I’ve tried to pick up bits of knowledge about China, this massive place, as told by the Chinese people, as much as possible while visiting. Whether these bits are fantastic or factual, I don’t have a preference. A few days ago, while waiting for a train, our guide shared the following Chinese mythology with me:

The story of the Ox and the Rat.
They were going to see the “God of Heaven.” The Ox is hard working and the Rat is very clever. The Rat walks very slow because it has small legs, so it asked the Ox if he could have a ride on his back. He said they could chat and it would be less boring, so the Ox said that would be OK. So they walked to heaven and when they were about to arrive, the Rat jumped off and got there first. This is how the clever Rat was the first to get to Heaven.

Yangshuo & The Li River

The bus ride into Yangshuo was the first taste of Chinese traffic chaos that I would get, and definitely not the last. From the beginning the bus driver’s companion was trying to herd passengers in from the train station simply by leaning out of the doorway and screaming “Yangshuo! Yangshuo!” Unlike bus terminals I’ve traveled through in America, where departures are scheduled and routes are predetermined, this passage seemed to be spontaneous, as if the driver had just found a bus parked on his farm in the morning, thanks to Buddha, and decided to immediately put it to work by showing up at the train station and shouting “Yangshuo!” out the window until enough passengers climbed aboard to pay for the gas. The sales pitch didn’t stop after leaving the train station, and as we made our way out of the city the bus pulled up alongside what seemed to be regular municipal bus stops, where people were waiting patiently for their regular transportation. “Yangshuo!” the operator shouted, convincing several people who must have lost faith in the arrival of whatever bus they were previously waiting for to hop on board.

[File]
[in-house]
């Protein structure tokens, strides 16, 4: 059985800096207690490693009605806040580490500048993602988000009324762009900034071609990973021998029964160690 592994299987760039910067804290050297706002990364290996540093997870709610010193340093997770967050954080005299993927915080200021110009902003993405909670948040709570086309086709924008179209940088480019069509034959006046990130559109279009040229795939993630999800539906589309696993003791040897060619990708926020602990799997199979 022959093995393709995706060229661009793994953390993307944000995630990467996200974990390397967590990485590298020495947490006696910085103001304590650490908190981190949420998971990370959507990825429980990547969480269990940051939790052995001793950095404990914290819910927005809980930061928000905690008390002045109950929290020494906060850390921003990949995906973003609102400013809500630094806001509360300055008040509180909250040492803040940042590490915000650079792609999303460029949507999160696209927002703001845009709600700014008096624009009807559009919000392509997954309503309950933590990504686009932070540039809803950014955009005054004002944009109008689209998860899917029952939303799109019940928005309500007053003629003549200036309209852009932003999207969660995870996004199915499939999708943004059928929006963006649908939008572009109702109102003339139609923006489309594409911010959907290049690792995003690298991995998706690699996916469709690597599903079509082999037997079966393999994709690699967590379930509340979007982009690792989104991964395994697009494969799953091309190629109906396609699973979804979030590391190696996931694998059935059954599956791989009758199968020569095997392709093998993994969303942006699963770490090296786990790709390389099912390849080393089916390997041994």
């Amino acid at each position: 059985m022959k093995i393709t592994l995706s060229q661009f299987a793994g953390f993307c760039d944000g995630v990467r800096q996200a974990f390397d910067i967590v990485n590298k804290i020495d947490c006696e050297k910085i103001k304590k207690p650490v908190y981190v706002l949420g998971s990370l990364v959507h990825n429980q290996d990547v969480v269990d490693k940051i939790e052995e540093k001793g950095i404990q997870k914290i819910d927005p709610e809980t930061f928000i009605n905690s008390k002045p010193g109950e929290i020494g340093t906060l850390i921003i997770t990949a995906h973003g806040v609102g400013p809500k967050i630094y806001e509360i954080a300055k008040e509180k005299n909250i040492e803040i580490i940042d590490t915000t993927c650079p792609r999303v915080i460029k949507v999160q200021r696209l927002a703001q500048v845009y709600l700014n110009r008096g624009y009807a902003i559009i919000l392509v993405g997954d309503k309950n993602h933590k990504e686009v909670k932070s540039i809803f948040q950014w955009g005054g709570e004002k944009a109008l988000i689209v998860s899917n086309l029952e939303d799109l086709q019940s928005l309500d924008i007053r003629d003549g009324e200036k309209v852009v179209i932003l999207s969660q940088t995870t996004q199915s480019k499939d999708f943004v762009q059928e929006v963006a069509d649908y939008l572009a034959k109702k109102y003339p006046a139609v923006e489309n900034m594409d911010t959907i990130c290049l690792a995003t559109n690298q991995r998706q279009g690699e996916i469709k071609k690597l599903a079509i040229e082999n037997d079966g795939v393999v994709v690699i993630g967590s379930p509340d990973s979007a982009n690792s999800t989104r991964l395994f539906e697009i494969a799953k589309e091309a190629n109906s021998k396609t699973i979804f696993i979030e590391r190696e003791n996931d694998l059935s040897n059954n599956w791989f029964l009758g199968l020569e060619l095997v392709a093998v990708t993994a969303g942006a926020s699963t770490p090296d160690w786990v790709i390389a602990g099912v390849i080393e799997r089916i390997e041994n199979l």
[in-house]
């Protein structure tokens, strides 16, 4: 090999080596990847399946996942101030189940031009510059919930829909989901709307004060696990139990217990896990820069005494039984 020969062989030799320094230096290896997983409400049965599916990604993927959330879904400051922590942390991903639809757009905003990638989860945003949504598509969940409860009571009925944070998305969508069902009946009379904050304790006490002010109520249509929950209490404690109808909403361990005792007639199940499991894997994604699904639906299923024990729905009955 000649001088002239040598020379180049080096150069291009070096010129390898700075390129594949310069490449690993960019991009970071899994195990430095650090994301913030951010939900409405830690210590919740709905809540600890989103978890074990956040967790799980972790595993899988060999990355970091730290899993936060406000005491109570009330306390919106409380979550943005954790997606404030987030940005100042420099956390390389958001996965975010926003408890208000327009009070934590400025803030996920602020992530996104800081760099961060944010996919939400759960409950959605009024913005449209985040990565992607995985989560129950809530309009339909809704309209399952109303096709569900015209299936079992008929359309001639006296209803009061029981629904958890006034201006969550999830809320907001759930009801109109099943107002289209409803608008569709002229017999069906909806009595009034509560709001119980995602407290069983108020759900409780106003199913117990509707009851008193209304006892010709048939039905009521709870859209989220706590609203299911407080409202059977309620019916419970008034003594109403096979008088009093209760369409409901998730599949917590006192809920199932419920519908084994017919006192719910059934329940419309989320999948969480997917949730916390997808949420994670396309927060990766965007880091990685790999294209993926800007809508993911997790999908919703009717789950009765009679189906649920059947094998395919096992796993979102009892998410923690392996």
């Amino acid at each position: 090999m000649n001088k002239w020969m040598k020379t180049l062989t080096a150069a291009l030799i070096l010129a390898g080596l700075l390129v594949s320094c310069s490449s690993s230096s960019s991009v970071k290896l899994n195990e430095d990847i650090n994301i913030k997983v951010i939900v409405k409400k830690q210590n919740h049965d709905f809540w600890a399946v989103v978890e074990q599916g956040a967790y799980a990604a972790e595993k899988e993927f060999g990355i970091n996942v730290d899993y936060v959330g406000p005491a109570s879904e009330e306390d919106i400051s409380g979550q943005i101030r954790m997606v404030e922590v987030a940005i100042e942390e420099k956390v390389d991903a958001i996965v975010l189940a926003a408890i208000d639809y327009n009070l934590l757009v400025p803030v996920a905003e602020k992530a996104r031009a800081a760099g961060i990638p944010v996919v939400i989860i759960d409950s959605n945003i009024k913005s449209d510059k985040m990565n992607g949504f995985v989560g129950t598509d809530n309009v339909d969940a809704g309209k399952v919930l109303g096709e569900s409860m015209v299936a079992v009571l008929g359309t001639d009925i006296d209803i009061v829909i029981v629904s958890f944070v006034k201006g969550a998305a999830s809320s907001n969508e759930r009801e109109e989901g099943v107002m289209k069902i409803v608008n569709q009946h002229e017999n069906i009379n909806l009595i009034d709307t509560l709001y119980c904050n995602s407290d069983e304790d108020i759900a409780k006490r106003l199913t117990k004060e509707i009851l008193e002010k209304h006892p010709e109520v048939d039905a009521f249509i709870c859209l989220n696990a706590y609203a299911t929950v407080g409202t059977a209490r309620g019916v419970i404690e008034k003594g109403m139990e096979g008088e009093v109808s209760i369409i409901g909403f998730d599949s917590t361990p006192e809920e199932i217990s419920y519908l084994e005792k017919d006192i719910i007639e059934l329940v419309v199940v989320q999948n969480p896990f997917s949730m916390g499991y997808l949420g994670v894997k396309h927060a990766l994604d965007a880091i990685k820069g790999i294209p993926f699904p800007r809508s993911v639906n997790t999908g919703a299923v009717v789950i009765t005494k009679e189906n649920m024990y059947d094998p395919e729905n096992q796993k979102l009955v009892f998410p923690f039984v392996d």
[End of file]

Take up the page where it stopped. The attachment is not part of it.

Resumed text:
Arriving at the bus station in Yangshuo was the first experience that felt really Chinese, and where I felt really different. All the drivers of parked busses were standing around, and upon sight of four Westerners anxiously cried out the names of wherever they were going, hoping to take us there. People approached trying to help carry our bags, people stopped and stared. There was some kind of order in how the whole site was operated, I’m sure, it just wasn’t clear to anyone who hadn’t been standing there for fifty years. We dragged our luggage out of the parking lot and onto the main drag of Yangshuo, Diecui Rd., past shops, banks, alongside pedestrians, bicycles, motorbikes, autos, all sharing the road in disharmony.